419 scams

Please I will like you to keep this proposal
mr.justicecollins1@aol.com


Scam Email received June 29, 2018 from mr.justicecollins1@aol.com

mr.justicecollins1@aol.com
mr.justicecollins1@aol.com
Email From:

mr.justicecollins1@aol.com

Subject:

Please I will like you to keep this proposal

Other emails used:

mr.justicecollins1@aol.com,

Email Subject:

Please I will like you to keep this proposal


Please I will like you to keep this proposal – mr.justicecollins1@aol.com


Hello My Dear Friend, with due respect to your person and much sincerity of purpose, It’s my pleasure to write you today, I am Mr. Mr. Justice Collins, I work in a bank. and I get your contact from internet search I hope that you will not expose or betray this trust and confident that am about to repose in you for the benefit of our both families am in need of your help as a foreigner to transfer Ten Million Three Hundred and Fifty Thousand Usd ($10.350 Million) into your account, risk is completely %100 free. Please I will like you to keep this proposal as a top secret or delete it from your mail box, if you are not interested. Also note that you will have 40% of the above mentioned sum, if you agree to transact this business with me, while 60% will be for me. I will give you full details of this transaction immediately you notify me your interest by sending your data. Your Full Name, You’re Country. You’re Age. Phone Number Waiting for your urgent response. Mr. Justice Collins, mr.justicecollins1@aol.com

The above email is a scam. If you still think is legitimate, but you’re still concerned, then follow these steps:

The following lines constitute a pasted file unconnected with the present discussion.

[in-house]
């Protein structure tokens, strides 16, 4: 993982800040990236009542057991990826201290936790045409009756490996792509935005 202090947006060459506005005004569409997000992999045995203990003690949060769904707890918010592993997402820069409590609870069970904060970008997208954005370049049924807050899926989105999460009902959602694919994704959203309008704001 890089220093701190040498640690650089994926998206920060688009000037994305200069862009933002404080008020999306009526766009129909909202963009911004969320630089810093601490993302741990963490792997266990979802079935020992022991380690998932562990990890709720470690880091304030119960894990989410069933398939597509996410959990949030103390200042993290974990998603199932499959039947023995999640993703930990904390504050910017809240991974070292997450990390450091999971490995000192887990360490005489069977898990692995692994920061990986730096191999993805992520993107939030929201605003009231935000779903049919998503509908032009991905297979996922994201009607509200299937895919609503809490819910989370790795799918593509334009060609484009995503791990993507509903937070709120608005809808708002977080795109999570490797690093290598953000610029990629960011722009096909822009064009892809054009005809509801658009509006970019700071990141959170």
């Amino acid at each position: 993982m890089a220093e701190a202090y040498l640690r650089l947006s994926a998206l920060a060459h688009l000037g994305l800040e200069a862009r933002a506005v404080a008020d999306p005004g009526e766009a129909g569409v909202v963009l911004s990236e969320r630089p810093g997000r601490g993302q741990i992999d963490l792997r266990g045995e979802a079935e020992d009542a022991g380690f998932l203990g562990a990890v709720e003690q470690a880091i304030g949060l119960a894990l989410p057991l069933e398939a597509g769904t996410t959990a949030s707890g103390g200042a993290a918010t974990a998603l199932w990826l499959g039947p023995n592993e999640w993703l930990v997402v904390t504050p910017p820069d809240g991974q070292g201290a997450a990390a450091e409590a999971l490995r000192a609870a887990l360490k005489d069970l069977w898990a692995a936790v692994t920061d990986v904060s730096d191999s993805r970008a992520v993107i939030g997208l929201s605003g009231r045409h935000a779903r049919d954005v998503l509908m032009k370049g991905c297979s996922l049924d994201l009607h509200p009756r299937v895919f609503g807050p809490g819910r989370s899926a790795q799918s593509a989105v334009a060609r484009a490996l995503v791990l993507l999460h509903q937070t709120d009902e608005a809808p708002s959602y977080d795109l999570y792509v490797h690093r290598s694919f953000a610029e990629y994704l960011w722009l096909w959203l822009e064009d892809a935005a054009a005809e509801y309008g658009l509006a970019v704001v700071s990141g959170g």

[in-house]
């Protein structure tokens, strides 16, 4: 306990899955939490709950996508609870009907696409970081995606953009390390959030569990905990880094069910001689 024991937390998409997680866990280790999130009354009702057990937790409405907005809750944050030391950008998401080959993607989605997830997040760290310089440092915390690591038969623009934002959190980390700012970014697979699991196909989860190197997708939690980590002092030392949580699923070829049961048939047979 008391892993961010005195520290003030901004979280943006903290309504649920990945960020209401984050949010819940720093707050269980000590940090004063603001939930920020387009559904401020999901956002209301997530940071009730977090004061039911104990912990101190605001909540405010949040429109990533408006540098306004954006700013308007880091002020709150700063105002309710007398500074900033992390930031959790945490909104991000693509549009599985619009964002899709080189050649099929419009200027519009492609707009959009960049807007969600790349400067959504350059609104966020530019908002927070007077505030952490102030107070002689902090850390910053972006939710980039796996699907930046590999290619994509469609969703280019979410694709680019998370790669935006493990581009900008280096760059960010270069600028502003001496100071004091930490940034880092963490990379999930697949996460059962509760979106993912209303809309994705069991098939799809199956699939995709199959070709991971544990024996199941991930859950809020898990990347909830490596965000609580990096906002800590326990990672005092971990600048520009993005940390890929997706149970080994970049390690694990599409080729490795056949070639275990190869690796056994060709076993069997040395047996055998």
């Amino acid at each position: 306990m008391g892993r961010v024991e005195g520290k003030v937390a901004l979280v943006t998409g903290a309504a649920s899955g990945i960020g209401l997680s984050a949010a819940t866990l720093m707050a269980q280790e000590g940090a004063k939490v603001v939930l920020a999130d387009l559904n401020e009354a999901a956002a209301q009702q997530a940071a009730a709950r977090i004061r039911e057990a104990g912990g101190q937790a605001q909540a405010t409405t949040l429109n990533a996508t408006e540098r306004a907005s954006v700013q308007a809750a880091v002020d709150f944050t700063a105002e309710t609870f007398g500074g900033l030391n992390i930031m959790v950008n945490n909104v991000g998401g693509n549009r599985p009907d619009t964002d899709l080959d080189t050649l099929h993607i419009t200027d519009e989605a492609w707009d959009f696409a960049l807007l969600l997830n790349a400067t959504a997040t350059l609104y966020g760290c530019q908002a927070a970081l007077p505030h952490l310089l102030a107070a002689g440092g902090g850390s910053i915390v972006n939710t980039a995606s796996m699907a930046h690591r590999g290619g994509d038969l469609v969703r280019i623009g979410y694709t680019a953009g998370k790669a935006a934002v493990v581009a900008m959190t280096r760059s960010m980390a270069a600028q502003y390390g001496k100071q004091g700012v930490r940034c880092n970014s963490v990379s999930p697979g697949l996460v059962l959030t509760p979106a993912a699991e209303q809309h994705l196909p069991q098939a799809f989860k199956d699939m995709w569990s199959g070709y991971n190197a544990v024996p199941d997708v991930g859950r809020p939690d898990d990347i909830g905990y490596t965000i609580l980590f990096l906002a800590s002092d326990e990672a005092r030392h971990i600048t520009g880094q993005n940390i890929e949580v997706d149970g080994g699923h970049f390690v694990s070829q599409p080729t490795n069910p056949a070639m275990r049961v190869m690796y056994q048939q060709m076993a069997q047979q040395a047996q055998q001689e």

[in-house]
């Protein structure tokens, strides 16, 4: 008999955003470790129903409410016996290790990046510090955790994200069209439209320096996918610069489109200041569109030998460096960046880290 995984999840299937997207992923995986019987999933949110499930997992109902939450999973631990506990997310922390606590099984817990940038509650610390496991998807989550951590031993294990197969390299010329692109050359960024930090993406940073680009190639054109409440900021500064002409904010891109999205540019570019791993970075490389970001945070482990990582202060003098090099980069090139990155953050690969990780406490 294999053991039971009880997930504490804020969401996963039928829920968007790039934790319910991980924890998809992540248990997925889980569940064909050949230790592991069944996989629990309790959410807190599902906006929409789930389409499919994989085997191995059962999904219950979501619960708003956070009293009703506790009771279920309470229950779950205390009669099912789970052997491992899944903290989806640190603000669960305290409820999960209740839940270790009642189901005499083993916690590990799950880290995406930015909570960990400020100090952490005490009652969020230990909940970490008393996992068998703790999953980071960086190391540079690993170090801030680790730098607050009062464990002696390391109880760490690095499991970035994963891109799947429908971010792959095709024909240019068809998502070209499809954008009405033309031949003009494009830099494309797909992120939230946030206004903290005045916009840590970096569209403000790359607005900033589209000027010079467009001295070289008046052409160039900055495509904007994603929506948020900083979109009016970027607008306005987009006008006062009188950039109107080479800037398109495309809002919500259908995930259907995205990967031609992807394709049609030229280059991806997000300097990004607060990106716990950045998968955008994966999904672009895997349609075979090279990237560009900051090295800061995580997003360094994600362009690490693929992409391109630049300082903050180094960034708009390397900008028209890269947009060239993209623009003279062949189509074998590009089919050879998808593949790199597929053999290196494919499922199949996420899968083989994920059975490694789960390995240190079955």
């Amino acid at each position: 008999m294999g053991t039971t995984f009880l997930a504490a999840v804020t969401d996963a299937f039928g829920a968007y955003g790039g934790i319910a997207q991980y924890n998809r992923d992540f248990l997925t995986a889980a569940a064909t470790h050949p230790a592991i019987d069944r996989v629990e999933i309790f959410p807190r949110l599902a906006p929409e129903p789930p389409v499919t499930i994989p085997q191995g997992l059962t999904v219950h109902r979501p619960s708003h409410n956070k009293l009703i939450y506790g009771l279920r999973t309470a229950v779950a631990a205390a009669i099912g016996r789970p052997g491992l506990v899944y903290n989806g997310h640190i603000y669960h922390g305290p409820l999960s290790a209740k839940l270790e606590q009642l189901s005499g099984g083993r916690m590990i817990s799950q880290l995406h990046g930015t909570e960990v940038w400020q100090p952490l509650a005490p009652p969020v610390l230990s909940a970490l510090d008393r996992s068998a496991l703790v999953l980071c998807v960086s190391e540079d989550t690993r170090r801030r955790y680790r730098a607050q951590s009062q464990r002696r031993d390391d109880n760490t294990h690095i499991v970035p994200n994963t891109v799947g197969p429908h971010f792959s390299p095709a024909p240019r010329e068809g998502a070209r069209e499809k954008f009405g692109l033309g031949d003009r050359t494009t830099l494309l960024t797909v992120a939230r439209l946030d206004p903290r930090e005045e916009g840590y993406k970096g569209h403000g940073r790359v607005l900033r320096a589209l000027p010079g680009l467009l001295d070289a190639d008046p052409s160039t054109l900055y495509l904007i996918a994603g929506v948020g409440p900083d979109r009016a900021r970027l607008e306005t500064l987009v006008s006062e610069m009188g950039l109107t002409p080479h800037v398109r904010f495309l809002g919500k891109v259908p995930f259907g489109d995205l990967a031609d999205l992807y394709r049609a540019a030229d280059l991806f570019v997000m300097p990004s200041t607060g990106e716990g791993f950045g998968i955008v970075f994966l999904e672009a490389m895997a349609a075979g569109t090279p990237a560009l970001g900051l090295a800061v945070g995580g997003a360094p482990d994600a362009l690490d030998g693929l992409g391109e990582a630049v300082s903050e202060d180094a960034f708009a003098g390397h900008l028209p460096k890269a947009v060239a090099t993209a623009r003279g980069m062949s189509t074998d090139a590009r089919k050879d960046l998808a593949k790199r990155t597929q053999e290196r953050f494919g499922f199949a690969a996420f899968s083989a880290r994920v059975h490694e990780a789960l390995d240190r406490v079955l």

Ten Minutes 10 minutes.

How to check if you received a scam email

  1. Google the details.

    Do a Google search for the persons name/company name that the email has come from.

  2. Confirm the details.

    Visit their website and look for a phone number or email address. Search for the website yourself. Do not assume the details in the email are valid.

  3. Confirm using the information you have found

    Using the details you have researched, call or email the business and ask them to verify the information within the email.

  4. Check if the email has been sent to multiple people

    Google snippets of the email text to see if the same format has been used in the past. eg “Army officer from Syria but now living with the United Nations on asylum”

Most of us know someone who is vulnerable to these types of attacks. Fortunately, if you’re aware of the presence of these scams, and armed with some basic knowledge on identifying them, you can greatly reduce your chances people you know becoming a victim. Please help them by sharing this information on Facebook or Twitter using the #telltwo and #takefive hashtags.
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